I have spent nearly the last year trying to work up the nerve to tell people I don’t drink – or, truthfully, that I don’t want to drink anymore. I have spent innumerable hours and brain power trying to skillfully maneuver my social life without looking “weird;” I’ve tried everything from faking it with sparkly drinks in big red cups, to telling people “maybe later,” to, in my earliest days, (this is what I am most embarrassed of) obsessing over and researching the lowest alcohol cocktail feasible (aperol and sparkling water), ordering it and sipping it as slow as possible just to “fit in” or “not be weird.” That is how afraid I was to tell the world I don’t want its poison – I drank it even though the voice in my head stood on a chair and screamed “DONT DO IT I DON’T WANT IT.”

I was at an odds with myself. I had discovered this new way of living (emphasis on “living,” louder for the people in the back: LIVING) and wanted to tell everyone about it, to tell everyone to come join me and feel what I feel everyday. But I was also terrified, ashamed, my voice muffled and my edge dulled by the stigma of “recovery.” I did not (do not) identify as an alcoholic, and I didn’t want people to think of me in “that way.” So I kept it to myself and a few close people – mainly my boyfriend, immediate family and a couple of girlfriends – knew I had actively and consciously quit drinking. But the rumbling and need to yell from all the proverbial rooftops wouldn’t quit, so I compromised by starting a new, secret blog to get all my feelings and anxiety and exploding joy and questions out. I shared this with maybe 3 people in the world.

This month, I attended the She Recovers retreat in Riviera Maya, Mexico. I initially signed up for the retreat thinking “cool, a spring break trip without the pressure of alcohol.” I wasn’t stoked on the “Recovers” part, because I “clearly” wasn’t a woman in recovery, but I had been working hard, went through alot of life transitions in the last year and needed a vacation. What I got was a life changing, awe inspiring, fire fucking fueling rollercoaster of an adventure.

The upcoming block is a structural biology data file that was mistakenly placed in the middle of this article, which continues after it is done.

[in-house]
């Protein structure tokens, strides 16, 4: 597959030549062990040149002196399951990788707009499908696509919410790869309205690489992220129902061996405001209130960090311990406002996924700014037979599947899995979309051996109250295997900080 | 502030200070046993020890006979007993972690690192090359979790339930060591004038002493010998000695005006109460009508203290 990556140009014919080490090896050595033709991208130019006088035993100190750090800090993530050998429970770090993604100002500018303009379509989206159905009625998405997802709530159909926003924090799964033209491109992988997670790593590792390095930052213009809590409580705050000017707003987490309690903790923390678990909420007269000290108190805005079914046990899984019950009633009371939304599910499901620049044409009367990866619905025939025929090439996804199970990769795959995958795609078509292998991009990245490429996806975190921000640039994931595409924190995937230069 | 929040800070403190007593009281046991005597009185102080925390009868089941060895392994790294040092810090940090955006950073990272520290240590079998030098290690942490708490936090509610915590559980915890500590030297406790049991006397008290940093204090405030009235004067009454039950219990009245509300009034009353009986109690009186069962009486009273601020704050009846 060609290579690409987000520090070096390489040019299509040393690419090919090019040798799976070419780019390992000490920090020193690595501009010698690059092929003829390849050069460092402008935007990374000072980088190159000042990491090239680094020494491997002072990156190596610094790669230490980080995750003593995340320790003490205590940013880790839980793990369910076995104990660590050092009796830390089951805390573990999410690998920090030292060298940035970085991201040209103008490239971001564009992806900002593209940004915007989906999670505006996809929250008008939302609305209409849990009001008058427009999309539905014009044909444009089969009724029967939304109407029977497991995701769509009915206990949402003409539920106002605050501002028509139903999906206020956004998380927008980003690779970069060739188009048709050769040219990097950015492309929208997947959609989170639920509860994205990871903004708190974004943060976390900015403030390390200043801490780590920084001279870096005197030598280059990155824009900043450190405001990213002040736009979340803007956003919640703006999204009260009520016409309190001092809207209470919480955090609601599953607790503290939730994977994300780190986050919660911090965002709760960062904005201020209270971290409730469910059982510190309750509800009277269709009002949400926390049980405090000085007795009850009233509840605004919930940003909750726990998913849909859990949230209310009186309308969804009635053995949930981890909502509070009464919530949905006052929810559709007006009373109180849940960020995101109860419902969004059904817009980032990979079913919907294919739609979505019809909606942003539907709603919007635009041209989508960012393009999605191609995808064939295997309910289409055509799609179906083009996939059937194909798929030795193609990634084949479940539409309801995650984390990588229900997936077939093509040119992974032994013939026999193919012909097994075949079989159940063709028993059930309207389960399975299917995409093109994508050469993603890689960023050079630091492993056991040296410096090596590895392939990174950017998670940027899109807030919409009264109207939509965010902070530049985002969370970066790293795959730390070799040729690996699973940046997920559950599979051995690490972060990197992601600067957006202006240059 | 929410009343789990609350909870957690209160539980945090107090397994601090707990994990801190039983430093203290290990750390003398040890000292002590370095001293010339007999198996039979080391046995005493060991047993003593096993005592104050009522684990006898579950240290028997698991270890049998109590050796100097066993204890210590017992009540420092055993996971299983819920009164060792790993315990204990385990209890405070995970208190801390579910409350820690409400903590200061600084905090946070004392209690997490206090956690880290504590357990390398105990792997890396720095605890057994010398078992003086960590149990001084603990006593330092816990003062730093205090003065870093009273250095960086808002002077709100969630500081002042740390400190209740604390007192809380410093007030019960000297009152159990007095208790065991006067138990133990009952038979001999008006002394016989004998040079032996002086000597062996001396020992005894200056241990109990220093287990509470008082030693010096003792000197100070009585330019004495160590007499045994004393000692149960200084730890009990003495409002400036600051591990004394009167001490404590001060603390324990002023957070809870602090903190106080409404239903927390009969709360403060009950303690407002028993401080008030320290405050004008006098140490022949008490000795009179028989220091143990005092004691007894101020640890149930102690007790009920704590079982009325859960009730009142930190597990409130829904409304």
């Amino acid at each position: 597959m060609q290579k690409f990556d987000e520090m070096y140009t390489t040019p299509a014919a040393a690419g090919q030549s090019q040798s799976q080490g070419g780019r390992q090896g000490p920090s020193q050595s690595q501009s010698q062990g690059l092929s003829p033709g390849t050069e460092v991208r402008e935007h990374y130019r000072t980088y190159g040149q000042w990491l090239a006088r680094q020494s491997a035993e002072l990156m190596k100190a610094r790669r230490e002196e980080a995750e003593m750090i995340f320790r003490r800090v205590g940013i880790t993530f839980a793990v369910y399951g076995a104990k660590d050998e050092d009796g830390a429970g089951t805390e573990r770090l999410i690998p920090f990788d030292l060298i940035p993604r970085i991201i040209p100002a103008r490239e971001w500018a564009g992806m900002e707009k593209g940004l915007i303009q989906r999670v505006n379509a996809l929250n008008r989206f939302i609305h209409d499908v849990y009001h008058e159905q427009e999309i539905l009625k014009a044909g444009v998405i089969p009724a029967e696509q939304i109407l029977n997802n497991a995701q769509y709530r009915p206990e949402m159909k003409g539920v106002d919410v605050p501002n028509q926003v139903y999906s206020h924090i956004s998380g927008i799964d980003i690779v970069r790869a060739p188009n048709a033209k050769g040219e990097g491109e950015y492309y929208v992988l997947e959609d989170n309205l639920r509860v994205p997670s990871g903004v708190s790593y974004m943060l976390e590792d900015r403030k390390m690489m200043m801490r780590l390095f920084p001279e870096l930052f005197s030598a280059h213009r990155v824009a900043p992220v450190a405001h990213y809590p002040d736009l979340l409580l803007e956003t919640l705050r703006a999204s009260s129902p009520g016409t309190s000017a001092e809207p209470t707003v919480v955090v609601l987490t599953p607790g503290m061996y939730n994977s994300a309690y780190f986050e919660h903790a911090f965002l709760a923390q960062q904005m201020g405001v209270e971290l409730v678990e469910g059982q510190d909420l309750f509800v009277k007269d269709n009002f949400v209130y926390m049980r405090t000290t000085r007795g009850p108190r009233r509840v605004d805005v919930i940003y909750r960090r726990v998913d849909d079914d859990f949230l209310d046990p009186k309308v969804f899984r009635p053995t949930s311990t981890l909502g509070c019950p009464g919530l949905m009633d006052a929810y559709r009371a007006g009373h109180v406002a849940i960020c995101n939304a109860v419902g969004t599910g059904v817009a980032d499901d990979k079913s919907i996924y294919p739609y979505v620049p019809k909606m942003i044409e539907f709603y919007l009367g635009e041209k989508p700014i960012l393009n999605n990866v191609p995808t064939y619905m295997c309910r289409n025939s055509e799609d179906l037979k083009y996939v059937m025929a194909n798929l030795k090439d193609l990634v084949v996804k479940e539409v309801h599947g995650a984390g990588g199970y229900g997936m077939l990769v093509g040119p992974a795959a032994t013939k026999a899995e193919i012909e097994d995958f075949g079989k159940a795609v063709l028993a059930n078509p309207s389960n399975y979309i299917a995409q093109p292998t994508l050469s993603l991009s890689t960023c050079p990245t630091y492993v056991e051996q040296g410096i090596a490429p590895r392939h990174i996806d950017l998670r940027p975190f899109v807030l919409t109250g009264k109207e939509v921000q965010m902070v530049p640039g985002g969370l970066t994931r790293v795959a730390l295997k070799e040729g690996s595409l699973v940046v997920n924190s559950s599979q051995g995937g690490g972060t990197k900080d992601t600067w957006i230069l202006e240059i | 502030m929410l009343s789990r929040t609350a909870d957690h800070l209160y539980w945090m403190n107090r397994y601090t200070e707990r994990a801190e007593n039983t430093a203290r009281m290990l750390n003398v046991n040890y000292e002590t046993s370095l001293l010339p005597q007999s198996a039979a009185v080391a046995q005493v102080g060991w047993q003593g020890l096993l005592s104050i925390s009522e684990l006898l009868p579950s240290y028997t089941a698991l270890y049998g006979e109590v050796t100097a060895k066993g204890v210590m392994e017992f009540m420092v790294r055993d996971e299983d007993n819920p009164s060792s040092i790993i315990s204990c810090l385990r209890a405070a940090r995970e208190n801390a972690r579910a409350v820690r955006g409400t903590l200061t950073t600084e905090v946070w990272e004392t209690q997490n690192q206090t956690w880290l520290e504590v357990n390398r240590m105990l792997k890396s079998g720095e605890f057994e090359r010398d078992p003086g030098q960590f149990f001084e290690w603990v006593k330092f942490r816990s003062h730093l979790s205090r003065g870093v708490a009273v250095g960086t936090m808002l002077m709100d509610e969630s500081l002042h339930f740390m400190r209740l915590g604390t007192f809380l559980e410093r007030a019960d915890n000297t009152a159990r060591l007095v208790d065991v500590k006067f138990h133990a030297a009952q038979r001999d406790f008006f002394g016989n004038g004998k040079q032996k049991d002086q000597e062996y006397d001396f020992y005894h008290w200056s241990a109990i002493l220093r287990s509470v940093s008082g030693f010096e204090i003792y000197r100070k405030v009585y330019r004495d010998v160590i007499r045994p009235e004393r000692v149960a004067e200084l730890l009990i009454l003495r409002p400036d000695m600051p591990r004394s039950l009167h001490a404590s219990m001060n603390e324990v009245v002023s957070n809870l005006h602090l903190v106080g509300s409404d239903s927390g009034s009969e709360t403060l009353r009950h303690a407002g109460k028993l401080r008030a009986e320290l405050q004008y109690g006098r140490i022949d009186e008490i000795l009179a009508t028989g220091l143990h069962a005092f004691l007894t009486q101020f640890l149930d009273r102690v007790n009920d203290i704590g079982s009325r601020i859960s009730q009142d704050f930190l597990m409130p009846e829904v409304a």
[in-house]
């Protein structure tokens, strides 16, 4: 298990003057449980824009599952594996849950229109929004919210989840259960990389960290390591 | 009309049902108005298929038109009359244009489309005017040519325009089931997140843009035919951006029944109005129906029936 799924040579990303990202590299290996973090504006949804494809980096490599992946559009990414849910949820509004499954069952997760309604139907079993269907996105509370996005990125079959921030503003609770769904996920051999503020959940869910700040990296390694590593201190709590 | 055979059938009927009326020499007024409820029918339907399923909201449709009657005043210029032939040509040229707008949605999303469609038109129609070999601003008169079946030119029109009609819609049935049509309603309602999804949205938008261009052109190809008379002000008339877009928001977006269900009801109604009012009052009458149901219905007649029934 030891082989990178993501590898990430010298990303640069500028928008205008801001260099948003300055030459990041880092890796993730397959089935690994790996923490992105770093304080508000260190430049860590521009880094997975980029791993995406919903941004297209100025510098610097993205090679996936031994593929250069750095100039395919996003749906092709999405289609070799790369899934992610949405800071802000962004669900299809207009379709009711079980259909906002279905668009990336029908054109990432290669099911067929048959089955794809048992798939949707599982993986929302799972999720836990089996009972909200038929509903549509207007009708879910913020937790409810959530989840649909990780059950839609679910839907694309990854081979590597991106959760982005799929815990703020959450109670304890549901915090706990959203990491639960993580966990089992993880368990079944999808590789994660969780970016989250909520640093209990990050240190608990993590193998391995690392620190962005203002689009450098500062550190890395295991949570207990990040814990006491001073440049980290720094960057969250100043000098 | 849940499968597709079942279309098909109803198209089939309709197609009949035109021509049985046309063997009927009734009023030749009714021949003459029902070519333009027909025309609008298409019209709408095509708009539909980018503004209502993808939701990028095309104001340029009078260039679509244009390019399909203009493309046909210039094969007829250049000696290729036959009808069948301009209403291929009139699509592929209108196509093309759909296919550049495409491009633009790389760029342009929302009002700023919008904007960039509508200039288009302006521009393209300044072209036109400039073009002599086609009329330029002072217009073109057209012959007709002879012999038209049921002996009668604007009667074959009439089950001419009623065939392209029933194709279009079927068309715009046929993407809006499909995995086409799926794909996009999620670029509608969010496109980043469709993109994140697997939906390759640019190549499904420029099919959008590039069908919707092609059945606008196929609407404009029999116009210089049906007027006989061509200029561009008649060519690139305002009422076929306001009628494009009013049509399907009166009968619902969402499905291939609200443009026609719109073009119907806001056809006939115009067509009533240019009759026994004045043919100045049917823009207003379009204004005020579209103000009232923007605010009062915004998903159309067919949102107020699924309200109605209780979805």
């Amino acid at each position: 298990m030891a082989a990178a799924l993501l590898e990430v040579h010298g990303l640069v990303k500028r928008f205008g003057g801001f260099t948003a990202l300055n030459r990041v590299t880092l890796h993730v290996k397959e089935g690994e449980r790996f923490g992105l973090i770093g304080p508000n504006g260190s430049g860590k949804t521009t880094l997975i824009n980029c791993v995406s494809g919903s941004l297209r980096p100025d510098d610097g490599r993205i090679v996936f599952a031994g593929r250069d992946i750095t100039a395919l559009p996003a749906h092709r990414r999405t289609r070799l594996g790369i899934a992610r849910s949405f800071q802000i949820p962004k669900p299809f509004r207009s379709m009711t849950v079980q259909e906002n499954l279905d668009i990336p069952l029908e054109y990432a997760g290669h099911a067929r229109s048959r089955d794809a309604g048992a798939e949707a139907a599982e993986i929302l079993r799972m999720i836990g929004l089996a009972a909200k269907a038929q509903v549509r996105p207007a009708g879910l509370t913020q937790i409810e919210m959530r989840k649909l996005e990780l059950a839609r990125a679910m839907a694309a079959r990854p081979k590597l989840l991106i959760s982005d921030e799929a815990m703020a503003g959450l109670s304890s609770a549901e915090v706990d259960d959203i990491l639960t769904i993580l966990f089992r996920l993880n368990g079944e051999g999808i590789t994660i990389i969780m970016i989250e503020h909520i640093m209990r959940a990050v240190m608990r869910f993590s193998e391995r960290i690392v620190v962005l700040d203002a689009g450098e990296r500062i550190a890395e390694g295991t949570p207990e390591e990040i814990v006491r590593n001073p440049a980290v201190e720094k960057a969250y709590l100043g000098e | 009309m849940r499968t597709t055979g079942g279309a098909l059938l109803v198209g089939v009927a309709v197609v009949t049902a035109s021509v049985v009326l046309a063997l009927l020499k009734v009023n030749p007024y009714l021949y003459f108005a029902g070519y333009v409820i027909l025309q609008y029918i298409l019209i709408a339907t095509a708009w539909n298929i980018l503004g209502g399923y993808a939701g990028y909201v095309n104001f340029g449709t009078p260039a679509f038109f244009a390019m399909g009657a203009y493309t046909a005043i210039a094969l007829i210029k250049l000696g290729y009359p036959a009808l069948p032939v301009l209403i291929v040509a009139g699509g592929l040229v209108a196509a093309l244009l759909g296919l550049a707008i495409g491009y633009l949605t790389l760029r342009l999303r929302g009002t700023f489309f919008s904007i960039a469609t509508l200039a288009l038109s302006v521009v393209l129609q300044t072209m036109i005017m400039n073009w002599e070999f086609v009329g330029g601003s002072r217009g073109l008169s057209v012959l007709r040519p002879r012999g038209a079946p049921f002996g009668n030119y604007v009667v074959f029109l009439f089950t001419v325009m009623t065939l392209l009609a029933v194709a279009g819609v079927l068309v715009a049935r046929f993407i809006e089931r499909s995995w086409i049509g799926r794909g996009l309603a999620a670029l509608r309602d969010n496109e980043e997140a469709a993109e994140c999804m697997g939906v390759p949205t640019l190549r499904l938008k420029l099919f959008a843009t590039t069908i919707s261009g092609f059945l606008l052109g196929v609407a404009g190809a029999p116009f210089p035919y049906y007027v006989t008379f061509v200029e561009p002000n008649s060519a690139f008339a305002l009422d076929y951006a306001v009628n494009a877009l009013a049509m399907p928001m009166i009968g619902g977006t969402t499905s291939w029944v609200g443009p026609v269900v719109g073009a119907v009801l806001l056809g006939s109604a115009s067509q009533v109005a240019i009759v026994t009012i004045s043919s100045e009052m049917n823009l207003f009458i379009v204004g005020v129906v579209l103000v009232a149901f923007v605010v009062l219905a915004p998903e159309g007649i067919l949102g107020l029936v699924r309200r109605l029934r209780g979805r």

I spent a week on a beautiful beachfront resort with 20 other women (including my mother, who I initially invited so I wouldn’t have to share a room with a stranger), all in recovery of some sort. Once I met the group, I fell in love. I am prone to puppy love at the beginning of any new relationship, but when I tell you I fell in love with these women as a group, I mean it. I was googly eyed and positively transfixed whenever one of them spoke and told their story. Their voices were strong and beautiful even when they shook. For the first time maybe ever the incessant voice in my head listened when I said “shut the fuck up and listen, someone else is talking.”As it goes, first came love, then came the hesitancy/confusion; I felt a part of me and my story in each of these women, yet I had never been to rehab, I don’t go to AA, I never had a DUI, I never had a “rock bottom.” I started to worry – was my story big enough, important enough? Did I even have anything to learn from these women? Didn’t I have it alllll figured out all on my own – after all, I had quit drinking a while ago and never needed support before. I didn’t even identify as a woman in recovery, nonetheless know how much “time I had” (how long its been since I drank). “My” story didn’t seem to align with “theirs.” Was I a recovery imposter?